Eid of Palestinian Prisoners

Palestinian prisoners offered Eid prayer in the jails of occupation. Some of them took the initiative to comfort themselves by exchanging wishes that the next Eid would come when they would be with their families and loved ones. Meanwhile, 11 prisoners continued an open-ended hunger strike in the prisons of Al Naqb, Raymon and Awfer. It is necessary to constantly remind, without interruption, of the difficult conditions faced by 4,850 Palestinian prisoners in 23 prisons, detention centres and lockups.

According to the Commission of Detainees’ Affairs, more than 500 of them are suffering from various kinds of ailments, including cancer. The oldest of these prisoners is Fouad Al-Shobaki, who is 82 years old. There are 13 prisoners, who have been detained for nearly 30 continuous years, as well as 85 are in jails for 25 years. The hunger strike, which some of them have started ten days ago, is to highlight once again the policy of administrative detention practised by the (Israeli) occupation authorities.

The efforts made by the government and private organisations working on the affairs of prisoners and liberated prisoners in the occupied territories needed to be lauded. However, there are certain horrendous flaws in political, diplomatic action and media work when it comes to taking the word to the world. We expected from the Palestinian authorities or the PLO to come up with some innovative ideas to raise the issue of the prisoners. But we know them very well.

(By Maen Albayari in Al Araby Al Jadeed)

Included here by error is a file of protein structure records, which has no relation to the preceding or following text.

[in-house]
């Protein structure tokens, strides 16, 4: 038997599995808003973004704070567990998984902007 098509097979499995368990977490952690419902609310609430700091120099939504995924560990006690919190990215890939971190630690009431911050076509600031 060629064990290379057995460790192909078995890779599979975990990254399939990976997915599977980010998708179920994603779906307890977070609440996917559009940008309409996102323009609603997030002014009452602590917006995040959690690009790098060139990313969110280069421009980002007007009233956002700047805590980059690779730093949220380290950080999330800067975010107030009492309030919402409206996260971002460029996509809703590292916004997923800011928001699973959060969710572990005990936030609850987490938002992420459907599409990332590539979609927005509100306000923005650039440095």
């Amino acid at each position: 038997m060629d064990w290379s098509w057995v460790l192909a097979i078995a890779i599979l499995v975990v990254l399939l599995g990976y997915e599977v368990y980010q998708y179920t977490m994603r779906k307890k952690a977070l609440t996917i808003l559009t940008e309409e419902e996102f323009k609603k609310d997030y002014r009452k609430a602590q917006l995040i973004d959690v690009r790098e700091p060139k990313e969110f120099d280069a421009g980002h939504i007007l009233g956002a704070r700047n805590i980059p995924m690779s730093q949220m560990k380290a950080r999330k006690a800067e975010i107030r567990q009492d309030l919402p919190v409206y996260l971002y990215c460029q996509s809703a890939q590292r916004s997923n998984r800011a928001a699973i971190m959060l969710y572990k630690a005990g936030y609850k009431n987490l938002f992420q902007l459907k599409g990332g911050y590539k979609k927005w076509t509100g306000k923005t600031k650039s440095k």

Bleeding Wounds of Iraq

Happiness comes to Iraq as a guest in haste and then hurriedly leaves it since August 6, 1990, when its siege began and lasted for 13 years. This siege has led to the death of 1,650,000 people, including tens of thousands of children, who did not have any value for America. When the then-Secretary of State Madeleine Albright was asked about 500,000 deaths because of the blockade, she harshly said: “We think the price is worth it.” Cruel America was not satisfied with killing of so many Iraqis. It fought with Iraq in 2003, killing 655,000 people. This paved the way for terrorist groups and militias to complete what they had started, until Iraq today became the country of 40 million people who are distressed and oppressed.

When an Iraqi says, “I will go for you as a ransom,” he shows his sincerity. Many of them have gone as ransom for Iraq since the first Gulf War. Four million people have died. The death comes here in wholesale since 2003 and continue to do so even today.

Aren’t the 31 years of Iraq’s life which was full of grief enough to stop the mess which is happening there. This is needed so that its wounds heal, and it comes out of its isolation forever. Are the tears of mothers and the cries of fathers still not enough for the killers to stop?

(By Reem Alasiri in Okaz)

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